The Michigan Lawsuit Abuse Watch has posted the winners from their Wacky Warning Labels contest. First prize was for a warning on a bottle of drain cleaner which says: “If you do not understand, or cannot read, all directions, cautions and warnings, do not use this product.” Fifth prize went for a fishing lure which warns, “Harmful if swallowed.” Check out who won second prize.
James Q. Wilson’s broken windows theory is simple: broken windows, or other symbols of public disorder, invite crime. Thus, if you clean up the neighborhood, crime should go away. The NY Times discusses research conducted by Felton Earls, Rob Samson, Steve Raudenbush and Jeanne Brooks-Gunn testing this theory. They drove an SUV through *thousands* of Chicago streets and recorded with a video camera just about everything that was visible on the street – garbage, loitering, grafitti, etc. They also had data on crime and the attitudes and behavior of residents. Analysis of data showed that public signs of disorder such as garbage were not linked to crime. Instead, concentrated poverty and the willingness of residents to self-police (“collective efficacy”) explained the incidence of crime. The Times quotes Earls:
“If you got a crew to clean up the mess,” Dr. Earls said, “it would last for two weeks and go back to where it was. The point of intervention is not to clean up the neighborhood, but to work on its collective efficacy. If you organized a community meeting in a local church or school, it’s a chance for people to meet and solve problems.
“If one of the ideas that comes out of the meeting is for them to clean up the graffiti in the neighborhood, the benefit will be much longer lasting, and will probably impact the development of kids in that area. But it would be based on this community action – not on a work crew coming in from the outside.”
This point should be taken to heart by all students of crime. Yes, of course, police are necessary for public order and safety. But the police are finite resource – they can’t possibly monitor every street and corner. Thus, on a fundamental level, public safety comes from a community’s ability to regulate itself. The next time you hear a call for more police, or more prisons, or more public works, think about this insight.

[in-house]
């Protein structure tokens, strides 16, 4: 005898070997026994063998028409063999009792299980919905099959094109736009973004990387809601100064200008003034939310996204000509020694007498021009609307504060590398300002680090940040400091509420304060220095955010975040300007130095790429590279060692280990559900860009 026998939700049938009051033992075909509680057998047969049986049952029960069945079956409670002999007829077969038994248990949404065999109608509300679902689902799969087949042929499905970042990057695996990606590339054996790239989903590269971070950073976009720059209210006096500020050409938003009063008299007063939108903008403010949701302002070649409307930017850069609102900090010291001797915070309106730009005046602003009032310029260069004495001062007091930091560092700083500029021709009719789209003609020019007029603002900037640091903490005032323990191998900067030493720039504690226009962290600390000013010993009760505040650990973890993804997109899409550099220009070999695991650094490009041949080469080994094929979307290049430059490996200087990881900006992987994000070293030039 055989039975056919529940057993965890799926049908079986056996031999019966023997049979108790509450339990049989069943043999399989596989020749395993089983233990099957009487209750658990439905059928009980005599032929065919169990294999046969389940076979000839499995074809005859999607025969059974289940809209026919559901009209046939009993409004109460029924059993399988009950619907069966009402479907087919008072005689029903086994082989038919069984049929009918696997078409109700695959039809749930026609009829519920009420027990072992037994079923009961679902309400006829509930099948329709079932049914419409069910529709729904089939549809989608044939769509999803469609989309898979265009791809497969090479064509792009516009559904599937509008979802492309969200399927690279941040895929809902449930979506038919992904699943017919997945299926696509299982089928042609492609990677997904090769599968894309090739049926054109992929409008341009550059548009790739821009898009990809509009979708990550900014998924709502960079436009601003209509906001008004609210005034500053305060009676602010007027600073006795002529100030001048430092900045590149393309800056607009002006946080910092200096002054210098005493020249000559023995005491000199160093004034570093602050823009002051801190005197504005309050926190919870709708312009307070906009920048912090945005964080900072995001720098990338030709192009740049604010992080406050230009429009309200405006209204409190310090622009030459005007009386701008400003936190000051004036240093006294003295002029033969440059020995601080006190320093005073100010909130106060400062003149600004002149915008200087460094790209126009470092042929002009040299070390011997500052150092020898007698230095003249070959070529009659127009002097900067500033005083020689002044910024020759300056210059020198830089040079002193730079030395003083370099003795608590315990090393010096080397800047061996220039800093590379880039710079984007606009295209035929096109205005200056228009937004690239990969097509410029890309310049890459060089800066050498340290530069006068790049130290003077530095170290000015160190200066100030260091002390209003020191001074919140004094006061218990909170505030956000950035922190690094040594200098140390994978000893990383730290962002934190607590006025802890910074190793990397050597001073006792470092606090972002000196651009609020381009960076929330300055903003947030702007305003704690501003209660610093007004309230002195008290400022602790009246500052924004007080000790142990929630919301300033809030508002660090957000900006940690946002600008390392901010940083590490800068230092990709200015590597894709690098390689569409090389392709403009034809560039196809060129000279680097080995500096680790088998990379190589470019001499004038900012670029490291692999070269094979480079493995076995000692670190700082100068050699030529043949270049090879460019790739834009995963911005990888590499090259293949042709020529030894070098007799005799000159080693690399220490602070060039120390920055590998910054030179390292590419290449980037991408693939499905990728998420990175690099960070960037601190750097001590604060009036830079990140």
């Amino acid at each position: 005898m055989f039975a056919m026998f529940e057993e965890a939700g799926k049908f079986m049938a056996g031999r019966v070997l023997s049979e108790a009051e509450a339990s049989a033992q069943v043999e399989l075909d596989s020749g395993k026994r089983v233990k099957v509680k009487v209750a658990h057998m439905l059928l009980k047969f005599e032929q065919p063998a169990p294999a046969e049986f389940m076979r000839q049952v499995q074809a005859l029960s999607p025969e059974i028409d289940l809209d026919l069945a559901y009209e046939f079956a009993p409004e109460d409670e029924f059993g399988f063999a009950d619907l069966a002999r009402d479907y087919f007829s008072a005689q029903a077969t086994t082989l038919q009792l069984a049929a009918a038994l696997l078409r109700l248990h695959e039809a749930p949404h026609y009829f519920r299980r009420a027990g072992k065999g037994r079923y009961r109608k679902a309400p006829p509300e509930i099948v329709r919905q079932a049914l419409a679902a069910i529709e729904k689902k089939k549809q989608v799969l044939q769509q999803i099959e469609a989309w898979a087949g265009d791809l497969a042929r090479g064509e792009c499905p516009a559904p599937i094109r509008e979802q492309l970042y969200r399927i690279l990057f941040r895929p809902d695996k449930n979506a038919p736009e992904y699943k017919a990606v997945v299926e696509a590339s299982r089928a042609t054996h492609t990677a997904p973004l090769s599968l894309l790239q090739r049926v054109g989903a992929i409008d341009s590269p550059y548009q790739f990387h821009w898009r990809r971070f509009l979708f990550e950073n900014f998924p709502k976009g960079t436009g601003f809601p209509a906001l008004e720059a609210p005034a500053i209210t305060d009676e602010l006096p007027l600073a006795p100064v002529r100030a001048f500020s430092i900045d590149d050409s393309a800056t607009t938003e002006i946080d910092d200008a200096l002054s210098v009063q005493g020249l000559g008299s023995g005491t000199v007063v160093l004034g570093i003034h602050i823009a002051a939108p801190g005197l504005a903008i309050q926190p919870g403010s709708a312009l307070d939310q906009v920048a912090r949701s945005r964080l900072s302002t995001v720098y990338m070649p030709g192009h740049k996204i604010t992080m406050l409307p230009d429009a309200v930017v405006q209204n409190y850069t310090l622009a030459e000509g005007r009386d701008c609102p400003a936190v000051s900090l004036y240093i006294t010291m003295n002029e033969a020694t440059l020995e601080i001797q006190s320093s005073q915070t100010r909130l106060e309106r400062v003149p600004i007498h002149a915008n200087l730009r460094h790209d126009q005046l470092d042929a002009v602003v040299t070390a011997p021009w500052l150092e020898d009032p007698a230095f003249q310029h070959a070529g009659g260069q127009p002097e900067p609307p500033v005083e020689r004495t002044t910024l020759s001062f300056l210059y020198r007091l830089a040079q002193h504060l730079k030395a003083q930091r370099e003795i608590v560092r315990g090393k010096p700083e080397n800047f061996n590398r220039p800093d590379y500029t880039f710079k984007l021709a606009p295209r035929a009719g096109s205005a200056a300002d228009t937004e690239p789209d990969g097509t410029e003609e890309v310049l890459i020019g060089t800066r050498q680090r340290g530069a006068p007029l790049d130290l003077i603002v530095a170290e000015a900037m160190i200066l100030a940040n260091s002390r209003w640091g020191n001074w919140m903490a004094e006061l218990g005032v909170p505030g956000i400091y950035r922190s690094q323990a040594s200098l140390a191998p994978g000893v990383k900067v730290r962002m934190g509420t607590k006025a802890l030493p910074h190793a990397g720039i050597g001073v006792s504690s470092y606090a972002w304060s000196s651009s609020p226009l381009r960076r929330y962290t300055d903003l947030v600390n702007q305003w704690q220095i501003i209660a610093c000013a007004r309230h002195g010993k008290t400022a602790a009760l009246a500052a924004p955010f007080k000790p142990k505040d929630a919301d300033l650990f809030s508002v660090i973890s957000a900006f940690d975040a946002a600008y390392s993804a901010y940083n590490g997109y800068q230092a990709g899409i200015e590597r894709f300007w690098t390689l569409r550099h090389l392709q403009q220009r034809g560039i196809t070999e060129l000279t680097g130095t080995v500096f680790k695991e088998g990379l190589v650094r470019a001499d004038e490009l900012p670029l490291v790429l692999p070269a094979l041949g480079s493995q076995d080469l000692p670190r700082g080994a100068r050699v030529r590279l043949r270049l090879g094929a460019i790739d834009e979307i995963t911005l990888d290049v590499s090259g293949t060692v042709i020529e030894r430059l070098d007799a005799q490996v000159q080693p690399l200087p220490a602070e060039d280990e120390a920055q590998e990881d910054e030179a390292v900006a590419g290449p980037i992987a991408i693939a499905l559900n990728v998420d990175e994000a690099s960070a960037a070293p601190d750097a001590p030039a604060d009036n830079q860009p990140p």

An article in the current issue of Legal Affairs focuses on professional match makers and the difficulties inherent in the business. It’s been estimated that there at least 6000 matches each year and the fee can be about $2000.
How good are the matches? According to the article, a preliminary study conducted by the Department of Justice suggests that mail order brides might suffer less abuse than other wives. However, match makers sometimes fail to inform prospective wives of a future husband’s history of abusive behavior, which has resulted in some cases of abuse and state regulation of the industry.
Of course, regulation of the industry seems plausible – mail order brides don’t have the social networks that enable home-grown brides to learn about their future partner, and they might be susceptible to abuse because they don’t know their new country as well. But there are other ways of dealing with this. Like job applicants, match makers could perform basic screening of candidates – a check of the person’s criminal record might be useful. Match makers who failed to do some basic screening could be held liable for some damages, a proposal to be debated by the legal bloggers. A match maker subject to these professional norms might find better matches than the old fashioned match makers.
Sunset laws don’t get legislation to be reevaluated anew. The laws simply stay on the books, due to inertia. Here is the full analysis, with many examples of how sunset laws have failed. So if you feel a need to constrain government, look to other tools. Thanks to Chris Mooney for the link and pointer.
Liability law appears to be a critical factor behind the vaccine shortage:
As legal liabilities have chased many vaccine-makers out of the market, there are fewer manufacturers. This means less overall ability to produce additional doses, and less investment on new, faster ways to make vaccines.
In the US about 185m people risk serious flu-related illness each year.
At one time the US had 20 flu vaccine manufacturers. Today there are just four: Aventis, GlaxoSmithKline, Merck and Wyeth.
After the second world war the science of cell cultures led a boom in vaccine production. But gradually profit margins thinned on vaccines, as the government became a big buyer of them. Increasing legal liability drove many makers out of the vaccine business.